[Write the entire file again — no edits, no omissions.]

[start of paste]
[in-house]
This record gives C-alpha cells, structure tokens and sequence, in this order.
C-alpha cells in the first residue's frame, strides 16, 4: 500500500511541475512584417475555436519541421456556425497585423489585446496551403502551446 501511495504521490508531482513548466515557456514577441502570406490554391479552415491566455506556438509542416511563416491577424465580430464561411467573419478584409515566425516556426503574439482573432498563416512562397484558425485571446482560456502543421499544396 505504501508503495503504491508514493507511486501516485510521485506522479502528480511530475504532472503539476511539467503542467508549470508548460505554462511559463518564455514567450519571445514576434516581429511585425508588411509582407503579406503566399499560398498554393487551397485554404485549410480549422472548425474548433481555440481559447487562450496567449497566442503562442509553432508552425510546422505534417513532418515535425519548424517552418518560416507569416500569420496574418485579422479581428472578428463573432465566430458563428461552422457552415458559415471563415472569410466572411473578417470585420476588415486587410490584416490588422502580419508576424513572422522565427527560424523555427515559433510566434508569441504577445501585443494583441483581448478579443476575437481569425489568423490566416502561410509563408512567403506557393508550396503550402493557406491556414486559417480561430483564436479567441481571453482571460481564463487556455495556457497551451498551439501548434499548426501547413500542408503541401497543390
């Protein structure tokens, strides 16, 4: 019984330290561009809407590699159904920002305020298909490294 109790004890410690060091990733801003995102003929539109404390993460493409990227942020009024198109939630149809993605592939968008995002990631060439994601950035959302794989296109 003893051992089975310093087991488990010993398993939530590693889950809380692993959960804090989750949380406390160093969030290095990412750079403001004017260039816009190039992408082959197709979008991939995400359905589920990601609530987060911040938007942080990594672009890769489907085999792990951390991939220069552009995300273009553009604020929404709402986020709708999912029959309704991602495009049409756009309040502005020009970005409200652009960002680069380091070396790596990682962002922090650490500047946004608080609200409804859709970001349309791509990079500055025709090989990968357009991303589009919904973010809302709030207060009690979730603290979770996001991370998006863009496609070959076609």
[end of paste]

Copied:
[in-house]
This record gives C-alpha cells, structure tokens and sequence, in this order.
C-alpha cells in the first residue's frame, strides 16, 4: 500500500511541475512584417475555436519541421456556425497585423489585446496551403502551446 501511495504521490508531482513548466515557456514577441502570406490554391479552415491566455506556438509542416511563416491577424465580430464561411467573419478584409515566425516556426503574439482573432498563416512562397484558425485571446482560456502543421499544396 505504501508503495503504491508514493507511486501516485510521485506522479502528480511530475504532472503539476511539467503542467508549470508548460505554462511559463518564455514567450519571445514576434516581429511585425508588411509582407503579406503566399499560398498554393487551397485554404485549410480549422472548425474548433481555440481559447487562450496567449497566442503562442509553432508552425510546422505534417513532418515535425519548424517552418518560416507569416500569420496574418485579422479581428472578428463573432465566430458563428461552422457552415458559415471563415472569410466572411473578417470585420476588415486587410490584416490588422502580419508576424513572422522565427527560424523555427515559433510566434508569441504577445501585443494583441483581448478579443476575437481569425489568423490566416502561410509563408512567403506557393508550396503550402493557406491556414486559417480561430483564436479567441481571453482571460481564463487556455495556457497551451498551439501548434499548426501547413500542408503541401497543390
């Protein structure tokens, strides 16, 4: 019984330290561009809407590699159904920002305020298909490294 109790004890410690060091990733801003995102003929539109404390993460493409990227942020009024198109939630149809993605592939968008995002990631060439994601950035959302794989296109 003893051992089975310093087991488990010993398993939530590693889950809380692993959960804090989750949380406390160093969030290095990412750079403001004017260039816009190039992408082959197709979008991939995400359905589920990601609530987060911040938007942080990594672009890769489907085999792990951390991939220069552009995300273009553009604020929404709402986020709708999912029959309704991602495009049409756009309040502005020009970005409200652009960002680069380091070396790596990682962002922090650490500047946004608080609200409804859709970001349309791509990079500055025709090989990968357009991303589009919904973010809302709030207060009690979730603290979770996001991370998006863009496609070959076609």